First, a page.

Mysterious bonsai moves in

IN ITS most basic definition, bonsai is the Japanese practice of growing and shaping living, small-scale trees in shallow containers. But with a history that spans over a thousand years and an intriguing plant lore that tells of monks and emperors, samurais and shoguns, artists and scholars, the passion that bonsai evokes in its more dedicated followers is said to inspire an almost spiritual devotion — far deeper than simply tending to a plant in a pot.

And then there are the bonsai themselves: mesmerising miniature versions of a wide variety of species from juniper and ficus to bougainvillea and pine; every trunk, branch and leaf strangely surreal in its perfect resemblance to its larger counterpart. For most of us, on first glance it would be easier to believe these were set pieces created for an upcoming Tim Burton movie, complete with resident forest sprites, than actual trees.

In recent years, bonsai has spread its roots from being the exclusive domain of specialist horticulturalists and serious hobbyists to becoming a part of our mainstream culture and lifestyles. Who could forget actor Pat Morita as Mr Miyagi, carefully tending to his bonsai collection in iconic movie The Karate Kid, or the bonsai logo on the gi worn by Ralph Macchio as Daniel-san in this iconic movie?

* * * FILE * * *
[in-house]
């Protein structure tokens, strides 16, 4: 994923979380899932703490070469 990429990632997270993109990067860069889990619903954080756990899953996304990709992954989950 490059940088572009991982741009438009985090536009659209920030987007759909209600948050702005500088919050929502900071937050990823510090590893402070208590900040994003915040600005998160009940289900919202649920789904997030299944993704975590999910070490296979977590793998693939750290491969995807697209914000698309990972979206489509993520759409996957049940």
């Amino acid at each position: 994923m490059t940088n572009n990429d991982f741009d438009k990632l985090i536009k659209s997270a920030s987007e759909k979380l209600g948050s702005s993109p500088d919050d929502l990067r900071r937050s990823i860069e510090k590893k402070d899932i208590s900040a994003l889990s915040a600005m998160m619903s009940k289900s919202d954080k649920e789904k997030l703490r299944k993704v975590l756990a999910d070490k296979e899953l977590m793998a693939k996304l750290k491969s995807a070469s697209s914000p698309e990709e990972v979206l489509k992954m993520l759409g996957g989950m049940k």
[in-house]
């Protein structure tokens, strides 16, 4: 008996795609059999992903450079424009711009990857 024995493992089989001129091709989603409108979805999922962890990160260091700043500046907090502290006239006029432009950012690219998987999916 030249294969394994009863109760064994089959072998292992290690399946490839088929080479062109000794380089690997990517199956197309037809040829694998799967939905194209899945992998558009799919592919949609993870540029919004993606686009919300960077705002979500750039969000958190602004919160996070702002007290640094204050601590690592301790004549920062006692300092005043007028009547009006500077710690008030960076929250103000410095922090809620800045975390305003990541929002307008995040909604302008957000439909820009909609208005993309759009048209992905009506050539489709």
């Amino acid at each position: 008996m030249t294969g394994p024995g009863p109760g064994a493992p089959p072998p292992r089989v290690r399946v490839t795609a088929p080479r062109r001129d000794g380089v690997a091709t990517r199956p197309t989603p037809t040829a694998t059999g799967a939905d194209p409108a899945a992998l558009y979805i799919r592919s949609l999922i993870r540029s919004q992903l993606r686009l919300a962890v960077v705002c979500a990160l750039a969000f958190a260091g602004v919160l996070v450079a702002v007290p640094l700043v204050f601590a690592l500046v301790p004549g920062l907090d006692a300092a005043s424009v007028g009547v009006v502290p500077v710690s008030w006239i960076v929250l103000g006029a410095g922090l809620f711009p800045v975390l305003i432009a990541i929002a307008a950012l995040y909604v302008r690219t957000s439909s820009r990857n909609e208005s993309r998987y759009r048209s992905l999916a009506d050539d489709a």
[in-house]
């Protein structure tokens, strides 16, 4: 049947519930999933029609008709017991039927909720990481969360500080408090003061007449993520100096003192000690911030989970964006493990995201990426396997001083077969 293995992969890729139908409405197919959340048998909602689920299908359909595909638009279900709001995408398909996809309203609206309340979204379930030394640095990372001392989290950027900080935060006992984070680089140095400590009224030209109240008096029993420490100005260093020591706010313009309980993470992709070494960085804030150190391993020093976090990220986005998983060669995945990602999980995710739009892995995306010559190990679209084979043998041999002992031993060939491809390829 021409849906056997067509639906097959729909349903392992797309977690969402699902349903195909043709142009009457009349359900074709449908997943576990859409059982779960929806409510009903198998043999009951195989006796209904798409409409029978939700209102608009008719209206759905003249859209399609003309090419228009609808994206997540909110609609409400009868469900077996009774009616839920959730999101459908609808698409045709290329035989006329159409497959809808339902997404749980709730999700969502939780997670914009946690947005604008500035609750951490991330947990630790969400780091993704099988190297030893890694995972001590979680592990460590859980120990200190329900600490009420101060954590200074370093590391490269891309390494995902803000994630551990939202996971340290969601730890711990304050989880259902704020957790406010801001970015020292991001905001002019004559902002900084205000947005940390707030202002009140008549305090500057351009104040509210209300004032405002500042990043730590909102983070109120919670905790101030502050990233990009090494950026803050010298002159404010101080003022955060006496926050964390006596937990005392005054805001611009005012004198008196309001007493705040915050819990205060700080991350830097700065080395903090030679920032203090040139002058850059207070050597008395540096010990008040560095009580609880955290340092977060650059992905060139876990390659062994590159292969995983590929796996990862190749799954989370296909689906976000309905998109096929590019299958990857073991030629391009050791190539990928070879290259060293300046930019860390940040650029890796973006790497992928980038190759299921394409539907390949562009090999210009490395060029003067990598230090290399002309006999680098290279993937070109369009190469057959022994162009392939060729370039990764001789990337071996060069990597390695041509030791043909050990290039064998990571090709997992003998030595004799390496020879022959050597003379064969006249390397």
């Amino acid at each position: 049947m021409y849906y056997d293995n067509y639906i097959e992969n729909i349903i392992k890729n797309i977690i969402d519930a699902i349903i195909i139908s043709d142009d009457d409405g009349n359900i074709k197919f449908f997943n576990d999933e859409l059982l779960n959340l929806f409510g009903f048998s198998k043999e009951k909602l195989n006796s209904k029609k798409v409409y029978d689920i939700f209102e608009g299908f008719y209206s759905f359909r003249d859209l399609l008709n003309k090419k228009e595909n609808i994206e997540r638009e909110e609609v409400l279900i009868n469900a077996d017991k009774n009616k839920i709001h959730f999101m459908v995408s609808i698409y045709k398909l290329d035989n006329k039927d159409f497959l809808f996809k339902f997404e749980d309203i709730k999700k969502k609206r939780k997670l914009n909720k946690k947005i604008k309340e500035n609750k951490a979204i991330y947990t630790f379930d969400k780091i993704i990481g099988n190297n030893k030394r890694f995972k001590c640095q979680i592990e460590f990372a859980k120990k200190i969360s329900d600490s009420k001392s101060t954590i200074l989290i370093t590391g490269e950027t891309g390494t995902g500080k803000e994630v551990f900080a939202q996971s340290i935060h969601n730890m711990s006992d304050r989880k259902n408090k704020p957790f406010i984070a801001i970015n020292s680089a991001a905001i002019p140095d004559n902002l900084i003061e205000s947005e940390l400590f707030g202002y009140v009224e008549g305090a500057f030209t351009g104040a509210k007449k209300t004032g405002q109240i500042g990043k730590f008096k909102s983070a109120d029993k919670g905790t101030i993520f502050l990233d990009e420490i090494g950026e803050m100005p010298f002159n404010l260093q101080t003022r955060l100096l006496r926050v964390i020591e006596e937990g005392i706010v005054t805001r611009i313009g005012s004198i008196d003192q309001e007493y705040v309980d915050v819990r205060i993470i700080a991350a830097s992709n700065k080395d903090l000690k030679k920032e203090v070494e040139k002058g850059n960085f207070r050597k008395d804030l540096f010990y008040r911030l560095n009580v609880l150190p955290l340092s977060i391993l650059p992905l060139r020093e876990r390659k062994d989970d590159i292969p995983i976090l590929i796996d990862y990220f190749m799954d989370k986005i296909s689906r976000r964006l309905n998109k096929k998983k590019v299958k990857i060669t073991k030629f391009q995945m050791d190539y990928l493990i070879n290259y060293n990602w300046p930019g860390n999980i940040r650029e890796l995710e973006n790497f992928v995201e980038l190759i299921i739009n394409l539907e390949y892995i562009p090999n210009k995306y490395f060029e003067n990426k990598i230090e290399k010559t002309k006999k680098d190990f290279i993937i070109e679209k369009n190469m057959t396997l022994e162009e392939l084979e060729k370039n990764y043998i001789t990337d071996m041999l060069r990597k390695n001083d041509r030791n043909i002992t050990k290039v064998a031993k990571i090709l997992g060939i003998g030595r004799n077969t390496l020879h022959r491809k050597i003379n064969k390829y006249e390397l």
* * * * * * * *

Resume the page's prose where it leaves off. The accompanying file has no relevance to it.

Now even a trip to the supermarket for milk can result in a bonsai purchase, allowing absolute beginners to indulge in a relaxing pastime with satisfying aesthetic results.

While most bonsai will do best outdoors, requiring the strong light that they do, because they are easily portable they can be brought indoors as the focus of a contemporary display or decorative installation.

Any balcony, fire escape

or even outdoor window sill creates a good home away from home for bonsai, while others are suitable to permanent indoor positions too. The best trees for indoor growth are those that can survive the sometimes harsh conditions found inside — directional light that can be too hot, or too little light, for example.

The following species are recommended for indoor planting:

Wild fig (Ficus natalensis)

Tree of a thousand stars (Serissa foetida)

Monkey thorn (Acacia galpinii)

Bauhinia: Bauhinia natalensis and B tomentosa

Spekboom (Portulacaria afra)

Crassula (Crassula spp)

Bladdernut (Diospyros whyteana)

Kei apple (Dovyalis caffra) © Source: Home Weekly

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